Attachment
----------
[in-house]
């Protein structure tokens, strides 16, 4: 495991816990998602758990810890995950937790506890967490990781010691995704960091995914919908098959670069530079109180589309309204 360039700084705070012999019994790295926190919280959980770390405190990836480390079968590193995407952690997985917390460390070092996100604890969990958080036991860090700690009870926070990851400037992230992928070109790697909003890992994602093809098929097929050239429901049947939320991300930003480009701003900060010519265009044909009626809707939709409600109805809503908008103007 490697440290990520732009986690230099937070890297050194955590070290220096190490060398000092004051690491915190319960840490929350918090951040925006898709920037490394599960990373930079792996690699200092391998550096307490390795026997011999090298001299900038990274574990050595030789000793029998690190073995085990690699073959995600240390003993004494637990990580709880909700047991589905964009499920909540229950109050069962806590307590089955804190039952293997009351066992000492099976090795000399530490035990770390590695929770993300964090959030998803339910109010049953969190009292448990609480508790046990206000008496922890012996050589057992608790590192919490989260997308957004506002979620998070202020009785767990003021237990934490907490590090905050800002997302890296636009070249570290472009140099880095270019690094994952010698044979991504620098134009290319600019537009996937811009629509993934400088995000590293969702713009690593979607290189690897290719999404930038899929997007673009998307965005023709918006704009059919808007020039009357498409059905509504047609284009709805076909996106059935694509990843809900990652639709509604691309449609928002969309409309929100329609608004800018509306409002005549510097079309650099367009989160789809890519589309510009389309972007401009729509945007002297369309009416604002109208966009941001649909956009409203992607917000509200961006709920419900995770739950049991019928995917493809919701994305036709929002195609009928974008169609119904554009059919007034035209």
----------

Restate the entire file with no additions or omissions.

[in-house]
């Protein structure tokens, strides 16, 4: 495991816990998602758990810890995950937790506890967490990781010691995704960091995914919908098959670069530079109180589309309204 360039700084705070012999019994790295926190919280959980770390405190990836480390079968590193995407952690997985917390460390070092996100604890969990958080036991860090700690009870926070990851400037992230992928070109790697909003890992994602093809098929097929050239429901049947939320991300930003480009701003900060010519265009044909009626809707939709409600109805809503908008103007 490697440290990520732009986690230099937070890297050194955590070290220096190490060398000092004051690491915190319960840490929350918090951040925006898709920037490394599960990373930079792996690699200092391998550096307490390795026997011999090298001299900038990274574990050595030789000793029998690190073995085990690699073959995600240390003993004494637990990580709880909700047991589905964009499920909540229950109050069962806590307590089955804190039952293997009351066992000492099976090795000399530490035990770390590695929770993300964090959030998803339910109010049953969190009292448990609480508790046990206000008496922890012996050589057992608790590192919490989260997308957004506002979620998070202020009785767990003021237990934490907490590090905050800002997302890296636009070249570290472009140099880095270019690094994952010698044979991504620098134009290319600019537009996937811009629509993934400088995000590293969702713009690593979607290189690897290719999404930038899929997007673009998307965005023709918006704009059919808007020039009357498409059905509504047609284009709805076909996106059935694509990843809900990652639709509604691309449609928002969309409309929100329609608004800018509306409002005549510097079309650099367009989160789809890519589309510009389309972007401009729509945007002297369309009416604002109208966009941001649909956009409203992607917000509200961006709920419900995770739950049991019928995917493809919701994305036709929002195609009928974008169609119904554009059919007034035209």